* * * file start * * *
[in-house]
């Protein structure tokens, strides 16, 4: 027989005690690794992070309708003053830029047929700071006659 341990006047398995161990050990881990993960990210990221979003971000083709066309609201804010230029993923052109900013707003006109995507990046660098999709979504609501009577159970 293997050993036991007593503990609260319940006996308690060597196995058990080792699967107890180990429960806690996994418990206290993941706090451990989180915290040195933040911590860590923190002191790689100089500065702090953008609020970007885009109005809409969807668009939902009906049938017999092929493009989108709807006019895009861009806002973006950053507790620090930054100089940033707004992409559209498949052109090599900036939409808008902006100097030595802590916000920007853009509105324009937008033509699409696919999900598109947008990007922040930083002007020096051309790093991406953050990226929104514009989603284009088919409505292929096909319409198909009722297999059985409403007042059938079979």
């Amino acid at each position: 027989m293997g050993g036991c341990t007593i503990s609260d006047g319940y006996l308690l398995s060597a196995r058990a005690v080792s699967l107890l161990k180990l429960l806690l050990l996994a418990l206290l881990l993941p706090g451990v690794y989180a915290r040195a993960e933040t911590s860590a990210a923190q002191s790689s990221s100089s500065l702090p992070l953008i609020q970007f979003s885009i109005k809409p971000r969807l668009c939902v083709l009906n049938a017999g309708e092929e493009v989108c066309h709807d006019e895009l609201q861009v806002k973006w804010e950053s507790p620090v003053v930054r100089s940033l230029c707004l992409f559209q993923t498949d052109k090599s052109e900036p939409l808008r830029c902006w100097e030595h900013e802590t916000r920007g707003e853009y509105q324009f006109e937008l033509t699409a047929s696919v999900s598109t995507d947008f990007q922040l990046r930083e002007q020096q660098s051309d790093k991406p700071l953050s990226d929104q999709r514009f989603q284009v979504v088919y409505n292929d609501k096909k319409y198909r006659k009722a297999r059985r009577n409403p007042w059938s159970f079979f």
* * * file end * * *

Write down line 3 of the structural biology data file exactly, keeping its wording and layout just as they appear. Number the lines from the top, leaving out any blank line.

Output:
């Amino acid at each position: 027989m293997g050993g036991c341990t007593i503990s609260d006047g319940y006996l308690l398995s060597a196995r058990a005690v080792s699967l107890l161990k180990l429960l806690l050990l996994a418990l206290l881990l993941p706090g451990v690794y989180a915290r040195a993960e933040t911590s860590a990210a923190q002191s790689s990221s100089s500065l702090p992070l953008i609020q970007f979003s885009i109005k809409p971000r969807l668009c939902v083709l009906n049938a017999g309708e092929e493009v989108c066309h709807d006019e895009l609201q861009v806002k973006w804010e950053s507790p620090v003053v930054r100089s940033l230029c707004l992409f559209q993923t498949d052109k090599s052109e900036p939409l808008r830029c902006w100097e030595h900013e802590t916000r920007g707003e853009y509105q324009f006109e937008l033509t699409a047929s696919v999900s598109t995507d947008f990007q922040l990046r930083e002007q020096q660098s051309d790093k991406p700071l953050s990226d929104q999709r514009f989603q284009v979504v088919y409505n292929d609501k096909k319409y198909r006659k009722a297999r059985r009577n409403p007042w059938s159970f079979f």